US prison boom creates an Orwellian world
13 May 2004
A recent study by the Urban Institute, a nonprofit policy research and education organization, sheds important light on the growth of prisons in the US over the past two decades, and on some little-noticed social and political ramifications of this phenomenon.
The report, issued in late April, is entitled, “The New Landscape of Imprisonment: Mapping America’s Prison Expansion.” Its focus is a very narrow one. It does not address any of the reasons for the expansion of prisons or the fact that the US, with more than 2 million people in prisons and jails (2,019,234, according to a Justice Department announcement in April 2003), now occupies first place in the entire world in the percentage of its citizens behind bars—702 per 100,000.
The report deals only with the prison population, leaving out those in local jails awaiting trial or serving brief sentences. Its figure for this prison population in 2000 is 1.3 million, a number that has skyrocketed from 218,000 in 1974. The exact numbers are 315,974 in 1980, 739,980 in 1990, and 1,321,137 in 2000.
More than 40 percent of state prisons in operation today were opened in the last 25 years. The number of such facilities has jumped from 592 in 1974 to 1,023 in 2000. Back in 1923 there was a grand total of 61 prisons in the entire country. The population has tripled since then, but the number of prisons has increased 17-fold.
The report focuses on the 10 states with the largest growth in the number of prisons in the last 20 years. These include most or all of the states with the largest population—California, Texas, New York, Florida, Illinois and Michigan and Ohio—along with Georgia, Colorado and Missouri. Sixty-three percent of the additional prisons opened in the past two decades have been in these 10 states. The number of prisons in these states more than tripled between 1979 and 2000, from 195 to 604. Texas is in a class by itself, with 120 new prisons, for a growth of 706 percent over the 21 years. Not surprisingly (although not dealt with in this report), Texas also leads in the number of executions carried out since the legalization of the death penalty in the mid-1970s.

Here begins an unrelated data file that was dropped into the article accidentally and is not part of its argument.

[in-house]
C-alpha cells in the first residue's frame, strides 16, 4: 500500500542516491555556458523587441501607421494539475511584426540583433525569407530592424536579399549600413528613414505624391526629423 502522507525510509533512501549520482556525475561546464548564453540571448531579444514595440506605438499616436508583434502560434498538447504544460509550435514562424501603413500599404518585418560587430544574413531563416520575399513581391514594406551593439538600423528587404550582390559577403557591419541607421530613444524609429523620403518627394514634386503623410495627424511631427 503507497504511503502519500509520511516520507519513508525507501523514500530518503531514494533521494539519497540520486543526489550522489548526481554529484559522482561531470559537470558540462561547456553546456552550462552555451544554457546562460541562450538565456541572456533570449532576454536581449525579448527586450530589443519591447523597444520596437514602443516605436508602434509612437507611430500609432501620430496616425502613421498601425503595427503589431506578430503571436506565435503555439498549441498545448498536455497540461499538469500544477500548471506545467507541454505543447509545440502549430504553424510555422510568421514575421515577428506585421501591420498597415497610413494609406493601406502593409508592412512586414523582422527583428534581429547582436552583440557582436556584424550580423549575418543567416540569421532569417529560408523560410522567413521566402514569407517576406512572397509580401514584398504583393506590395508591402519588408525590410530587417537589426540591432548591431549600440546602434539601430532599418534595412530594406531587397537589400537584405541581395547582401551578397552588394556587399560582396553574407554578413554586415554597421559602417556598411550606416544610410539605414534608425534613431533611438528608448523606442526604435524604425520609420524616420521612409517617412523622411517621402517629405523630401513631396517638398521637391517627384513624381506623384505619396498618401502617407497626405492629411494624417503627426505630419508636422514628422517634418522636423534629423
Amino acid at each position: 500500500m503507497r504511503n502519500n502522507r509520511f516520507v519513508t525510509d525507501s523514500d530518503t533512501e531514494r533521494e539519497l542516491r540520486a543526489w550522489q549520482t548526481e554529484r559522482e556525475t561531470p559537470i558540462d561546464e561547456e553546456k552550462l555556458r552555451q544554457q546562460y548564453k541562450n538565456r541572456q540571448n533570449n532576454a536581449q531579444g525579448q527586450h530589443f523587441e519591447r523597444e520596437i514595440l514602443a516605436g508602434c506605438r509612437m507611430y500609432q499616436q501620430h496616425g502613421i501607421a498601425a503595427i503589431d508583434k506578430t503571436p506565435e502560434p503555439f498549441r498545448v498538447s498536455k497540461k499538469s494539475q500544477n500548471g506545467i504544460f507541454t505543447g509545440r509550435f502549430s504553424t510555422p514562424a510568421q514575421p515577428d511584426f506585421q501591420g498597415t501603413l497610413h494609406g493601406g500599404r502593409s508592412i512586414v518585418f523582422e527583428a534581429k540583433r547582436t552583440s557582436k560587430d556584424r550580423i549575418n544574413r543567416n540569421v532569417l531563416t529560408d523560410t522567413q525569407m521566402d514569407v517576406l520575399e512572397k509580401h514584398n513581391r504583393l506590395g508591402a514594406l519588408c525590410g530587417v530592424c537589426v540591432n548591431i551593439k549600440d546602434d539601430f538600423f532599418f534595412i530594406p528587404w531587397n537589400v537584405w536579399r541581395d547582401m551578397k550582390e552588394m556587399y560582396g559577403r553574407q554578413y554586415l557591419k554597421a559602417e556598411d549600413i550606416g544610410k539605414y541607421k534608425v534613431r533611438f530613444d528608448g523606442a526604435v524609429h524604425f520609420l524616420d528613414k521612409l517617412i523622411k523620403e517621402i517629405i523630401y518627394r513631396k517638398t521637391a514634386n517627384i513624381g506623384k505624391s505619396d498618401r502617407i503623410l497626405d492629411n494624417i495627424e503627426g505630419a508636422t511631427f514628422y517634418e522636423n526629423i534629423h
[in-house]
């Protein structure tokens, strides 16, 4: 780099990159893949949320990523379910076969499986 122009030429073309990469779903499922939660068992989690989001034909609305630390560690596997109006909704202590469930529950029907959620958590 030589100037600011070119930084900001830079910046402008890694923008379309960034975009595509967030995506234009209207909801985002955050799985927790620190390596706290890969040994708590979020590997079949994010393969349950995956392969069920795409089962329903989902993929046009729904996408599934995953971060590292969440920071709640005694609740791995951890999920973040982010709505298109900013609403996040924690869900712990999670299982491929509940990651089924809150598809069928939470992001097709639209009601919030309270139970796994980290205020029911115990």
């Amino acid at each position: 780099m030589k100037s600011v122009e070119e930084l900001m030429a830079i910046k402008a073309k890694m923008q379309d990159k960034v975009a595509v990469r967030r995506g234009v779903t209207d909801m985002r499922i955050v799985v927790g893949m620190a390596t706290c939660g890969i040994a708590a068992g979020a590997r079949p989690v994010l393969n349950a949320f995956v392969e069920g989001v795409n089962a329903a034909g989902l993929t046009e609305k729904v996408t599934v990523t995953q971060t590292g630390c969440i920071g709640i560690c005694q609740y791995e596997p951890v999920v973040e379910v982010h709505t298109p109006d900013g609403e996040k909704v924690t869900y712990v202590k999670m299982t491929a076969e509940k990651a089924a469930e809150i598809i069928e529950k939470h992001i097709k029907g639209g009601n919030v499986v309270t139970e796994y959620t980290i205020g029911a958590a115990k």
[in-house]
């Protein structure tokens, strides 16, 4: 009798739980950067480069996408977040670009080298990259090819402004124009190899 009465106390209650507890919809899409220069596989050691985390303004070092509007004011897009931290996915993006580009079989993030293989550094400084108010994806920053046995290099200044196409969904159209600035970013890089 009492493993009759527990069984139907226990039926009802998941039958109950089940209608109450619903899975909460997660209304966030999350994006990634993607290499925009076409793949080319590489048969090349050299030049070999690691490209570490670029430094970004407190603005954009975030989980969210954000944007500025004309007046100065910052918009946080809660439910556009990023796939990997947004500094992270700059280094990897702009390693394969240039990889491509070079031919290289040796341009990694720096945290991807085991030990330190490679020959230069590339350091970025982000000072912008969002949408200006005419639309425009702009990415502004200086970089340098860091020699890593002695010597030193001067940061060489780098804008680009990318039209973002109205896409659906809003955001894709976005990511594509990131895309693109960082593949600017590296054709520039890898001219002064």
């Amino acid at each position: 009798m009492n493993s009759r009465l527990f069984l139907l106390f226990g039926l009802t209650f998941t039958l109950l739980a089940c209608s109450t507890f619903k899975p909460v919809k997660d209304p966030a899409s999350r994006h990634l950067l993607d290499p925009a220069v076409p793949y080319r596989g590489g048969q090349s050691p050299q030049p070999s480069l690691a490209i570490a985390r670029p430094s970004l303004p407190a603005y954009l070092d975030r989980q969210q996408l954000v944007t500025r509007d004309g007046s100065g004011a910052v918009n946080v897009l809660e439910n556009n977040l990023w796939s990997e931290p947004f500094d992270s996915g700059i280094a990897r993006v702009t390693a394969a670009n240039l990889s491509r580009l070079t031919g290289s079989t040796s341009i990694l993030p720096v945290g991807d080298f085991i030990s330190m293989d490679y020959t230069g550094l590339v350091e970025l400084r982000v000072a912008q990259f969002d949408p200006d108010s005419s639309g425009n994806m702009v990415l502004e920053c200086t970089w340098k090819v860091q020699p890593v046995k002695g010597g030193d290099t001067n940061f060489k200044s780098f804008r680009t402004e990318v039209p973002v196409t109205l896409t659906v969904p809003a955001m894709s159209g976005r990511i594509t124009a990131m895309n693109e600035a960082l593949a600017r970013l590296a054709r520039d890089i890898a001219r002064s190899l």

Several aspects of the prison-building boom are highlighted. First is what is called the “pervasiveness of prison growth.” The proportion of counties in the 10 states studied that include at least one prison increased from 13 percent in 1979 to 31 percent in 2000.
The second theme of the study is the impact of prison expansion in rural and “non-metro” counties, defined as those lacking “a large population nucleus, together with adjacent communities, having a high degree of social and economic integration with that core.” The growth of prisons in these more sparsely populated areas has led to a situation in which a growing number of counties have 5, 10 or 20 percent or more of their residents behind bars.
A third aspect studied is the growing disconnect between the largely urban areas most prisoners come from and the counties of imprisonment where they serve their time, often hundreds of miles away from their homes and families.
One of the authors of the study, Jeremy Travis, explained the development of what he called “a prison construction advocacy position.” This phenomenon has been studied elsewhere (Going Up the River, by Joseph Hallinan, Random House, 2001; “The Prison-Industrial Complex,” by Eric Schlosser, The Atlantic Monthly, December 1998). Rural legislators on the national as well as local level have lobbied intensively for locating new prisons in areas which have lost jobs in both industry and agriculture and are plagued by high unemployment. This is advanced as a jobs program, although according to one study cited by the Urban Institute report, there was little difference in economic growth between counties that had prisons compared to those without them.
As a result of the influx of prisoners into sparsely populated areas, 114 counties out of a total of 1,052 in the ten states in the study, or more than one out of ten, have more than 5 percent of their population in prison. Forty-seven counties have 10 percent or more of their population in prison, 13 have 20 percent or more, and two counties, one in Florida and one in Texas, have 30 percent or more. Concho County in Texas, with a population of just under 4,000, had 33 percent in prison. Union County, in Florida, with a population of 13,400, had 30 percent behind bars.